Time-out (also known as social exclusion) is a form of behavioral modification that involves temporarily separating a person from an environment where unacceptable behavior has occurred. The goal is to remove that person from an enriched, enjoyable environment, and therefore lead to extinction of the offending behavior. It is an educational and parenting technique recommended by most pediatricians and developmental psychologists as an effective form of discipline. Often a corner (hence the common term corner time) or a similar space where the person is to stand or sit during time-outs is designated. This form of discipline is especially popular in western cultures.
The concept of time-out was invented, named and used by Arthur Staats in his extended work with his daughter (and later son), and was part of a long-term program of behavioral analysis beginning in 1958 that treated various aspects of child development. He introduced various elements that later composed foundations for applied behavior analysis and behavior therapy (the token reward system was another invention). Montrose Wolf, a graduate student assistant of Staats on several studies dealing with reading learning in preschoolers (see, for example, Staats, A.W.; Staats, C.K.; Schultz, R.E.; Wolf, M.M. "The conditioning of textual responses using 'extrinsic' reinforcers."), used that background when he went to the University of Washington where he began his creative program of research. Wolf first used Staats' time-out procedure in a 1964 published study dealing with the behavioral treatment of a child.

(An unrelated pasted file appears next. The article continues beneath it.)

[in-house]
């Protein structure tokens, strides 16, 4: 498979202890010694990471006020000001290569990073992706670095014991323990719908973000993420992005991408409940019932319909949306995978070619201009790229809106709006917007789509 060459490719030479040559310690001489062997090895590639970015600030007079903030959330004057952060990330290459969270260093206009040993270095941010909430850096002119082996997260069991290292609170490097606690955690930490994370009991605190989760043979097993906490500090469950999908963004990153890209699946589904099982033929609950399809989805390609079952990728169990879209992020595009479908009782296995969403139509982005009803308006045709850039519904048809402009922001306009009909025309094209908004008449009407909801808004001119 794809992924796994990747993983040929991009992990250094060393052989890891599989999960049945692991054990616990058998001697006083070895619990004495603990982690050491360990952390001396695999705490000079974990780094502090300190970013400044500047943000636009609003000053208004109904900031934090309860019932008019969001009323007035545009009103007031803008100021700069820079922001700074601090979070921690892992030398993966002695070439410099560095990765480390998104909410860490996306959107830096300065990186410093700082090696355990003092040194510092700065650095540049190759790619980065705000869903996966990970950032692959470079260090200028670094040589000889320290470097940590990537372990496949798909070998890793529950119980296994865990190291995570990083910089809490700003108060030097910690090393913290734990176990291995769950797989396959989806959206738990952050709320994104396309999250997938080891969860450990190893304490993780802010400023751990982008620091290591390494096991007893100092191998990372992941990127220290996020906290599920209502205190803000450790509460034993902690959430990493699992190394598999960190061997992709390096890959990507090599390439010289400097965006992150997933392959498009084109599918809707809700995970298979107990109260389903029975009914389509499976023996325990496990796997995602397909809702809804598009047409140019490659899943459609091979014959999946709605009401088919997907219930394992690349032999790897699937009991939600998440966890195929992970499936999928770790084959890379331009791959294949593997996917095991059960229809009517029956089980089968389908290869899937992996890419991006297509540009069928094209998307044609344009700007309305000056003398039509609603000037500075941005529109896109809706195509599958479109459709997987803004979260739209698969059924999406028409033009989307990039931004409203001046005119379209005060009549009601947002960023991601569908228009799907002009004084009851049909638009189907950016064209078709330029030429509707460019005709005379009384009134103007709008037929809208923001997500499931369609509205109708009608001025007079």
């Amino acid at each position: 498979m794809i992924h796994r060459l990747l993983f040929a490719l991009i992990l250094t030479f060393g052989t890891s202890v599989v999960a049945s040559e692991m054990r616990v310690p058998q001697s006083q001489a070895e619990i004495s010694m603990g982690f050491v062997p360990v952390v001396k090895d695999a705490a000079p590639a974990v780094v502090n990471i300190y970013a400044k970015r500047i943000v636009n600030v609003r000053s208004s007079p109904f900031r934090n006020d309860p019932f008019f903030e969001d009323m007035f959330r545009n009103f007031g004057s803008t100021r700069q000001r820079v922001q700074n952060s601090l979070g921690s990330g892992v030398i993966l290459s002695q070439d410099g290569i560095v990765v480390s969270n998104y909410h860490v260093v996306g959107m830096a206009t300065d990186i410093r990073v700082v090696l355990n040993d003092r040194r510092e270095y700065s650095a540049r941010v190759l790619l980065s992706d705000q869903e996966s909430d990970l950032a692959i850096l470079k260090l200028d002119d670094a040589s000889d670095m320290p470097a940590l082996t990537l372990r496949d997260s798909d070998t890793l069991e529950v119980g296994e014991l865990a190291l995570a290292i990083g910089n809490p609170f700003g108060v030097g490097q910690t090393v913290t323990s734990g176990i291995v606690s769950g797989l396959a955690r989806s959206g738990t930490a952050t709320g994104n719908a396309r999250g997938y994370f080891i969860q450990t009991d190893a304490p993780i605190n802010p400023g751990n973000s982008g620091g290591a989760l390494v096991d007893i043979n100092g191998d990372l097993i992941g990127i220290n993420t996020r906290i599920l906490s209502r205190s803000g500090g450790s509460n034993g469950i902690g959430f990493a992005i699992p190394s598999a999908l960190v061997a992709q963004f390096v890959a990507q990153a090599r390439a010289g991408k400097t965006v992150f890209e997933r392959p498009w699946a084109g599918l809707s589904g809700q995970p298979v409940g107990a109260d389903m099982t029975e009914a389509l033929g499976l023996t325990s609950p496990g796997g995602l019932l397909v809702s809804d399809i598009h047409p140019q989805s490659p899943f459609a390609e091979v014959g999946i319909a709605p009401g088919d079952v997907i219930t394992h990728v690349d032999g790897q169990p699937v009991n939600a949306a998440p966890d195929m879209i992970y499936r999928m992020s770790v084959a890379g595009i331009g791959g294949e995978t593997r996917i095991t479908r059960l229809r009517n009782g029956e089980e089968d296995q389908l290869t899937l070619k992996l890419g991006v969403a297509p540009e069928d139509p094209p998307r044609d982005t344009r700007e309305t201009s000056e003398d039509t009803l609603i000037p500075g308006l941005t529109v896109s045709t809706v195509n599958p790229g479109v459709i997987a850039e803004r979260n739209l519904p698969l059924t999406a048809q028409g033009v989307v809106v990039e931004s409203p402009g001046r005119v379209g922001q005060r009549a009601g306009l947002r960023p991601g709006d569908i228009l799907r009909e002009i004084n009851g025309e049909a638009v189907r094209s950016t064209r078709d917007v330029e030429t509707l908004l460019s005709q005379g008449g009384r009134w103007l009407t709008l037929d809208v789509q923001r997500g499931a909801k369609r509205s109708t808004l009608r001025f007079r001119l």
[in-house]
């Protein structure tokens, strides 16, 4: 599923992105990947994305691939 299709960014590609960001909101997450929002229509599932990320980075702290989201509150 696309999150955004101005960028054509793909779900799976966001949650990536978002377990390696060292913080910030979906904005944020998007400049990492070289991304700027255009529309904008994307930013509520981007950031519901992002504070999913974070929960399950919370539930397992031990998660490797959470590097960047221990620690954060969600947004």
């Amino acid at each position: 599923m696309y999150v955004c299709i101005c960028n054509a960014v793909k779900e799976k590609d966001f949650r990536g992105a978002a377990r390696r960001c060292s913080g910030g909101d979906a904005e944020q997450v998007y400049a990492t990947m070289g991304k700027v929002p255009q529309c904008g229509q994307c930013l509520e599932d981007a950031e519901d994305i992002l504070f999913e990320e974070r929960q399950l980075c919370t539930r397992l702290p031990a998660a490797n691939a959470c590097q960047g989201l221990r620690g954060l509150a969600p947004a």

Staats described the discipline of his 2-year-old daughter in 1962: "I would put her in her crib and indicate that she had to stay there until she stopped crying. If we were in a public place [where her behavior was inappropriate], I would pick her up and go outside." This has the effect of weakening the preceding behavior so that it occurs less frequently in the future.
Time out is a type two punishment procedure and is used commonly in schools, colleges, offices, clinics and homes. To implement time out, a caregiver removes the child from a reinforcing activity for a short period of time, usually 5 to 15 minutes, in order to discourage inappropriate behavior and teach the child that engaging in problem behavior will result in decreased access to reinforcing items and events in the child's environment.
Time-outs may be on a chair, step, corner, bedroom, or any other location where there are no distractions and reduced access to fun items, activities and people. This procedure is preferable to other punishments such as reprimanding, yelling at or spanking the child for their misbehavior, which are type one punishments (positive punishment).
Research has established that 15 minutes is the maximum time that a child should be kept in time out from reinforcers. However, shorter durations may be just as effective for behavior change.